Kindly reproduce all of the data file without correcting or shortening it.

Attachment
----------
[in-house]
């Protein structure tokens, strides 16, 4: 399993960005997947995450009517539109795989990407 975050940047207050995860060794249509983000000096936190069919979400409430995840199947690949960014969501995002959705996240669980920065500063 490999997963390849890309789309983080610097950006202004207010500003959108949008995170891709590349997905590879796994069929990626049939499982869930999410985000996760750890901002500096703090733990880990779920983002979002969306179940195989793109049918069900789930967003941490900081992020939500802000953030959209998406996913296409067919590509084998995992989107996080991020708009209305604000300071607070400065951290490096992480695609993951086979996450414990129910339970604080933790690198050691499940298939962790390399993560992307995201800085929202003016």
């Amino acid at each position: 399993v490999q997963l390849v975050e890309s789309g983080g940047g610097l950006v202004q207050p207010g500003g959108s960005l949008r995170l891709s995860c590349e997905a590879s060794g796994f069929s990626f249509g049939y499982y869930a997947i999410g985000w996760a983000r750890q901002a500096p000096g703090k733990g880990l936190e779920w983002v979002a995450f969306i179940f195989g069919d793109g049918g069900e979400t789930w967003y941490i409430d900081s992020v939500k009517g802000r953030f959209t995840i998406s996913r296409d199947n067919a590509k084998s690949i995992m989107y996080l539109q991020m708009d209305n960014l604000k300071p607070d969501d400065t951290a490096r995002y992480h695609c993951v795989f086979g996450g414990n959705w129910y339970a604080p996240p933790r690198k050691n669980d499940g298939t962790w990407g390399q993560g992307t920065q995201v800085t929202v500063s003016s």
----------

[in-house]
């Protein structure tokens, strides 16, 4: 399993960005997947995450009517539109795989990407 975050940047207050995860060794249509983000000096936190069919979400409430995840199947690949960014969501995002959705996240669980920065500063 490999997963390849890309789309983080610097950006202004207010500003959108949008995170891709590349997905590879796994069929990626049939499982869930999410985000996760750890901002500096703090733990880990779920983002979002969306179940195989793109049918069900789930967003941490900081992020939500802000953030959209998406996913296409067919590509084998995992989107996080991020708009209305604000300071607070400065951290490096992480695609993951086979996450414990129910339970604080933790690198050691499940298939962790390399993560992307995201800085929202003016």
């Amino acid at each position: 399993v490999q997963l390849v975050e890309s789309g983080g940047g610097l950006v202004q207050p207010g500003g959108s960005l949008r995170l891709s995860c590349e997905a590879s060794g796994f069929s990626f249509g049939y499982y869930a997947i999410g985000w996760a983000r750890q901002a500096p000096g703090k733990g880990l936190e779920w983002v979002a995450f969306i179940f195989g069919d793109g049918g069900e979400t789930w967003y941490i409430d900081s992020v939500k009517g802000r953030f959209t995840i998406s996913r296409d199947n067919a590509k084998s690949i995992m989107y996080l539109q991020m708009d209305n960014l604000k300071p607070d969501d400065t951290a490096r995002y992480h695609c993951v795989f086979g996450g414990n959705w129910y339970a604080p996240p933790r690198k050691n669980d499940g298939t962790w990407g390399q993560g992307t920065q995201v800085t929202v500063s003016s």